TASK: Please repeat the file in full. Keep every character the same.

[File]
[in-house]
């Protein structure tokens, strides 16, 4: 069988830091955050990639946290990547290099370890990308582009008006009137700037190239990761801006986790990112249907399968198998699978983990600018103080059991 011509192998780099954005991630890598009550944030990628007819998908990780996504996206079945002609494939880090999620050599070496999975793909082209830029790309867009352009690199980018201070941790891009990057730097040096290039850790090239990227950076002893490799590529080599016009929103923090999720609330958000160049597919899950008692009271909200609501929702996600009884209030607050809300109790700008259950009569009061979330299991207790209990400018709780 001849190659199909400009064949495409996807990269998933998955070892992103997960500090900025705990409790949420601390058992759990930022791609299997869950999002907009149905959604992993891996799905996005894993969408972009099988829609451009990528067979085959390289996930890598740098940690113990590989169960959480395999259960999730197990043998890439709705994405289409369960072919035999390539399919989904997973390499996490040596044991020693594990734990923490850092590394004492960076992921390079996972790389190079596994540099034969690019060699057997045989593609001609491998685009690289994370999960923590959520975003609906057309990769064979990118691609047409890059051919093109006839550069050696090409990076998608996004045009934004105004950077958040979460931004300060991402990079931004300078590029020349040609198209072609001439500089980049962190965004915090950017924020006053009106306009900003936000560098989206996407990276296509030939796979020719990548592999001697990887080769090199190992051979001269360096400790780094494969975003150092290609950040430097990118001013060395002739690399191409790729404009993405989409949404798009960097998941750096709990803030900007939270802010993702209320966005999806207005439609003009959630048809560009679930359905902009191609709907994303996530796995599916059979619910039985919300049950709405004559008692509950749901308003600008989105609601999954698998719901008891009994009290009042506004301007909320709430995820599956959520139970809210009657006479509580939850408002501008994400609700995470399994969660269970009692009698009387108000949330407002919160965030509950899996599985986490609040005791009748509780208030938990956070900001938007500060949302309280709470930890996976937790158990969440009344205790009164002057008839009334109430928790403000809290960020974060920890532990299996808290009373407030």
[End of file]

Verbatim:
[in-house]
């Protein structure tokens, strides 16, 4: 069988830091955050990639946290990547290099370890990308582009008006009137700037190239990761801006986790990112249907399968198998699978983990600018103080059991 011509192998780099954005991630890598009550944030990628007819998908990780996504996206079945002609494939880090999620050599070496999975793909082209830029790309867009352009690199980018201070941790891009990057730097040096290039850790090239990227950076002893490799590529080599016009929103923090999720609330958000160049597919899950008692009271909200609501929702996600009884209030607050809300109790700008259950009569009061979330299991207790209990400018709780 001849190659199909400009064949495409996807990269998933998955070892992103997960500090900025705990409790949420601390058992759990930022791609299997869950999002907009149905959604992993891996799905996005894993969408972009099988829609451009990528067979085959390289996930890598740098940690113990590989169960959480395999259960999730197990043998890439709705994405289409369960072919035999390539399919989904997973390499996490040596044991020693594990734990923490850092590394004492960076992921390079996972790389190079596994540099034969690019060699057997045989593609001609491998685009690289994370999960923590959520975003609906057309990769064979990118691609047409890059051919093109006839550069050696090409990076998608996004045009934004105004950077958040979460931004300060991402990079931004300078590029020349040609198209072609001439500089980049962190965004915090950017924020006053009106306009900003936000560098989206996407990276296509030939796979020719990548592999001697990887080769090199190992051979001269360096400790780094494969975003150092290609950040430097990118001013060395002739690399191409790729404009993405989409949404798009960097998941750096709990803030900007939270802010993702209320966005999806207005439609003009959630048809560009679930359905902009191609709907994303996530796995599916059979619910039985919300049950709405004559008692509950749901308003600008989105609601999954698998719901008891009994009290009042506004301007909320709430995820599956959520139970809210009657006479509580939850408002501008994400609700995470399994969660269970009692009698009387108000949330407002919160965030509950899996599985986490609040005791009748509780208030938990956070900001938007500060949302309280709470930890996976937790158990969440009344205790009164002057008839009334109430928790403000809290960020974060920890532990299996808290009373407030």